“I really wanted to profile a mom in this race,” says Byerly. “Tawyna shows that even with five kids it’s still possible to make time for yourself, take care of your health and pursue huge athletic achievements.”

The film highlights Tawyna running through the mountains.  The voice of the Washoe, the local Native American tribe, narrates the film and tells stories of the peaks and passes the race goes through. The Washoe have been in the Lake Tahoe area for thousands of years. Their creation story starts in the lake.

“There are only a handful of people left who still speak Washoe,” says Byerly. “It’s very likely that the language will disappear and many of these ancient stories will be forgotten in our lifetimes. That’s exactly what we profile these indigenous mountain cultures in their own language. It’s so important that their stories are told while there are still people here that can share them.”

Before Byerly began the production of “Women of the Mountain”, she spent seven years working as a journalist in India and Asia for the New York Times, National Geographic, Christian Science Monitor, Discover Magazine, CNN and other media organizations.

COURTESY OF WOMEN OF THE MOUNTAIN  Byerly in the Himalayas connecting with the women of the mountain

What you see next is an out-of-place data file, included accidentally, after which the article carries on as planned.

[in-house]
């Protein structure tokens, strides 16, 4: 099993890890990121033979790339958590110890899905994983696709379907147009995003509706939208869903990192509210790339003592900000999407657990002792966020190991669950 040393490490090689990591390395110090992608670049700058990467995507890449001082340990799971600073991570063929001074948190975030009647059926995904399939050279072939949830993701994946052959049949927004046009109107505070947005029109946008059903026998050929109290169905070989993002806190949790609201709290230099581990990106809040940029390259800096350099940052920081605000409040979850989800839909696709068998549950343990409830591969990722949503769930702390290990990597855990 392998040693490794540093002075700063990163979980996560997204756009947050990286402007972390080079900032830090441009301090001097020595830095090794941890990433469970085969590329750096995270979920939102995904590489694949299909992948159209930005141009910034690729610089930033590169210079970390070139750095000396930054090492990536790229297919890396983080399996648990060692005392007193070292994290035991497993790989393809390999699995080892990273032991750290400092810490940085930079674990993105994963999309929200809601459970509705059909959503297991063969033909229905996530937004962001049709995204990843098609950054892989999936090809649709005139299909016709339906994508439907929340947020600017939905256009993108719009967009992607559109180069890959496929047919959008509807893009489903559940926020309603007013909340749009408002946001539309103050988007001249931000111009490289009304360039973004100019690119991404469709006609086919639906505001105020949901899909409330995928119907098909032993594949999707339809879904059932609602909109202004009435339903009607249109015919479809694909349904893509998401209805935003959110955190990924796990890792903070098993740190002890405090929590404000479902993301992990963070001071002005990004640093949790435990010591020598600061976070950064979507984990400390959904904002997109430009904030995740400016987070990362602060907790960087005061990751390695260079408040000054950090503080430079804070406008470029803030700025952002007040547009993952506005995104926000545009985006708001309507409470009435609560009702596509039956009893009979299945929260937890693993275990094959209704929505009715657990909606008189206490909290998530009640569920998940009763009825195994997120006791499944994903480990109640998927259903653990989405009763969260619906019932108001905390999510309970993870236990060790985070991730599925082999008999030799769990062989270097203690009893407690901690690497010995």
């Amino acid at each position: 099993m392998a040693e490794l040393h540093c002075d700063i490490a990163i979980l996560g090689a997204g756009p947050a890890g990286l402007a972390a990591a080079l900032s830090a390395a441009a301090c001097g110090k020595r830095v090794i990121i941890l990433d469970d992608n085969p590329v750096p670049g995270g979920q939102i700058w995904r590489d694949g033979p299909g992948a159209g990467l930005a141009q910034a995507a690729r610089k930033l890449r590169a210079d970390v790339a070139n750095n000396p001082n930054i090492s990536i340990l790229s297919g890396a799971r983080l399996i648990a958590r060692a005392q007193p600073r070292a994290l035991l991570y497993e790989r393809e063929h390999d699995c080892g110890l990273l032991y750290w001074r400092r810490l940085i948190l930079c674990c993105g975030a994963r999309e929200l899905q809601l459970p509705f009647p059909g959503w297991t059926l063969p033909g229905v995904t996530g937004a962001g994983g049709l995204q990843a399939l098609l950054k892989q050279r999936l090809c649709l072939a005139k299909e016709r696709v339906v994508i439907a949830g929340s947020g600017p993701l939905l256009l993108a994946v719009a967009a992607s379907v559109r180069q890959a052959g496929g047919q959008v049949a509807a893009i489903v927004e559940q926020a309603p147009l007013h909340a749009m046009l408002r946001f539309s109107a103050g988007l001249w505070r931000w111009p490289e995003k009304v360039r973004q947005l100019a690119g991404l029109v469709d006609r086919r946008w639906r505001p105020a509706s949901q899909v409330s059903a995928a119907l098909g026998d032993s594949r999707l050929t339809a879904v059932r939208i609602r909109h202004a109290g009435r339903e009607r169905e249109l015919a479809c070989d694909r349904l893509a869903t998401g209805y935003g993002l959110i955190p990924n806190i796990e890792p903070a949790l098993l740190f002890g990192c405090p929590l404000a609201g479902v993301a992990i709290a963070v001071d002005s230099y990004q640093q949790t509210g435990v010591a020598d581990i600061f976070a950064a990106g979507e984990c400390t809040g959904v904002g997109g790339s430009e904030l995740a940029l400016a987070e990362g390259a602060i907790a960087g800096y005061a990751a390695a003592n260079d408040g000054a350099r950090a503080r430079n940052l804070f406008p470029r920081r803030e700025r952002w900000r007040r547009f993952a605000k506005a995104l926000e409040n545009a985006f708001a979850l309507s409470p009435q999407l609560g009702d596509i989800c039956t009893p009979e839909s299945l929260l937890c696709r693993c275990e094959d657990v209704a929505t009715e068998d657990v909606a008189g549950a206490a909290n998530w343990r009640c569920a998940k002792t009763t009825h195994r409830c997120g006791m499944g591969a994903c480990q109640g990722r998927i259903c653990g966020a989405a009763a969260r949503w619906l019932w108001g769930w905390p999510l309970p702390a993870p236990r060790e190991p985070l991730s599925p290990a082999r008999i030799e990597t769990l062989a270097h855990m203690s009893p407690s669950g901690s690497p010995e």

Byerly in the Himalayas connecting with the women of the mountain

According to Byerly, one of the most important lessons she learned from living and reporting in the subcontinent as well as in Egypt, Afghanistan, Kashmir, China, Libya and Nepal is that if we can empower women, we can change the world.

“This belief, combined with my background growing up in a family where domestic abuse was prevalent and a love for running led me to produce and direct ‘Women of the Mountain’,” says Byerly. “Each woman we profile tells an inspiring story and serves as a role model for people everywhere.”

Two of the women, Aparna Choudhary and Anke Dresher, who were profiled in the film are from India.  Choudhary is the first Indian woman to ever complete a 135-mile race that reaches 18,000 feet in the Himalayas.

“For Aparna, the greatest challenge is putting on tennis shoes every day and enduring the ridicule of a society that is hostile towards women,” says Byerly.

Dresher is a woman who lives in the Swiss Alps. She is a runner who was one of 35 people to finish the 125-mile race through the mountains.

“At 47, she is no longer fast enough to compete professionally, but doggedly refuses to quit,” says Byerly.

Another woman profiled in the film is Karan Fahndrich, 54, of Pontresina, Switzerland, who led the first female cross-country ski team in the 1984 and 1988 Olympics. According to Byerly, both Dresher and Fahndrich are examples of how life goes on after competitive sports.

“They overcome the challenges of age and show that in life we can reinvent ourselves,” says Byerly.

The film also profiles Thinlas Choral, a Himalayan native who grew up without a mother and was determined to be a mountain guide.